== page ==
June 21, 2021
By Janice Biehn
Mapping the Ground We Stand On is a physical, interactive workshop that aims to understand the impact of colonialism on Indigenous populations by inviting participants to “walk on” to a map of Canada, both literally and figuratively.
In June 2019, nine volunteers from across Canada were trained as Mapping Exercise facilitators and armed with giant floor maps of Canada (sharing four maps between them). In the ensuing months, they delivered 18 workshops in their respective Ecclesiastical provinces, including approximately 385 participants.
Then in March 2020, the pandemic pressed pause on in-person gathering.
Part of the effectiveness of the Mapping Exercise is hearing the names of First Nations, Inuit and Métis people being read aloud, and then seeing the names cover the map of Canada, the northern part of Turtle Island. In many instances, the exercise has elicited powerful emotional responses from participants. When the facilitators met via Zoom in late 2020 to discuss online delivery of the Mapping Exercise, they agreed it would be impossible to replicate that visceral feeling on Zoom.
But as the pandemic wore on into 2021, so too did the need for greater understanding and reconciliation. The facilitators’ commitment to promoting truth and reconciliation continued to burn and the group encouraged PWRDF staff to look again at a virtual workshop. “We realized we needed to create a virtual version for groups to use now, and that could complement the in-person workshop down the road, when pandemic restrictions lifted,” says Suzanne Rumsey, PWRDF Public Engagement Program Coordinator and co-creator of the Mapping Exercise.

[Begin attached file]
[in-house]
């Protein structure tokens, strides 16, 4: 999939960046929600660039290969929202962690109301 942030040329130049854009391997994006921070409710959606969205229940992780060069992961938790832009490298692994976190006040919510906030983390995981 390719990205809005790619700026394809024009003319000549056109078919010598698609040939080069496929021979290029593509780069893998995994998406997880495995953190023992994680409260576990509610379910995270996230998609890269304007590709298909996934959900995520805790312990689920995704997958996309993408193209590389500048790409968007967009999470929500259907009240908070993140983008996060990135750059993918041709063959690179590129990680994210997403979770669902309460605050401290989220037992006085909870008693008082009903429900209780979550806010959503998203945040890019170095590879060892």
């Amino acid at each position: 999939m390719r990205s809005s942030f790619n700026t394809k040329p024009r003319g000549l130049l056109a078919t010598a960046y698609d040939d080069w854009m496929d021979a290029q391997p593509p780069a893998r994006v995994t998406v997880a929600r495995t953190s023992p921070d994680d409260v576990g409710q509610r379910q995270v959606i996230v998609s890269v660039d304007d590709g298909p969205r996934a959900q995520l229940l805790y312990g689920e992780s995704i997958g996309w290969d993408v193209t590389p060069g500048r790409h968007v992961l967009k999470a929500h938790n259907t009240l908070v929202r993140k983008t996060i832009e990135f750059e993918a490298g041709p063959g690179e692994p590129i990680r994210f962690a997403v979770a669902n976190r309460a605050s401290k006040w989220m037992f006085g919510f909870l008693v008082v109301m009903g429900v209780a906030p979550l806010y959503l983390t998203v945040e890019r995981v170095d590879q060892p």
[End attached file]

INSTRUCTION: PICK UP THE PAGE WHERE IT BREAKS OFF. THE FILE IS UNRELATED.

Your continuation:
The heart and soul of the workshop is the huge floor map. To keep that visual front and centre, the virtual presentation uses our computer screens to full advantage to focus on the map. Instead of laying the cards on the floor, the names appear on the map while participants read them. As the facilitator guides participants through the waves of immigration coming to Canada over the centuries, arrows swoop in with text to populate the map. Participants are invited to share when their ancestors arrived, either through the chat function or by unmuting. Breakout rooms are used to create sharing opportunities, adding another interactive touchpoint. The virtual version can still be emotional, so facilitators invite an elder or chaplain to participate and offer a pastoral response to anyone in need.
The in-person workshop includes several recommendations participants to viewing to do at home, but in the virtual workshop, video is used to greater effect. The first eight and a half minutes of the Anglican Church of Canada’s documentary, Doctrine of Discovery: Stolen Lands, Strong Hearts, clearly sets out the Doctrine of Discovery as a preposterous concept, yet one that remains enmeshed in our legal system and culture. Even if you’ve watched this excellent video before, watching this section on terra nullius (empty land), after having viewed the map of Canada filling up with Indigenous names, is especially poignant.
Esther Wesley, former administrator of the Anglican Healing Fund who was a contributor to the original workshop, has recorded a segment she wrote about Indigenous Knowledge, and then the workshop concludes with a short documentary about the reconciliation journey taken by one our facilitators, Cheryl Marek. “Realizing that the land was not empty before the first explorers came does not feel like a threat to me,” she says. “It’s like coming clean before God. We’re at a critical time right now where we have a chance to turn things around and continue to be here. And I think that working together is the way to go forward.”
Launched in the week following the painful discovery of the remains of 215 Indigenous children on the grounds of the Tk’emlups (Kamloops) Residential School, the virtual Mapping Exercise offers a timely and important opportunity for learning and action. To book your virtual Mapping Exercise, please email Christine Hills. To learn more about the program visit pwrdf.org/mapping-exercise.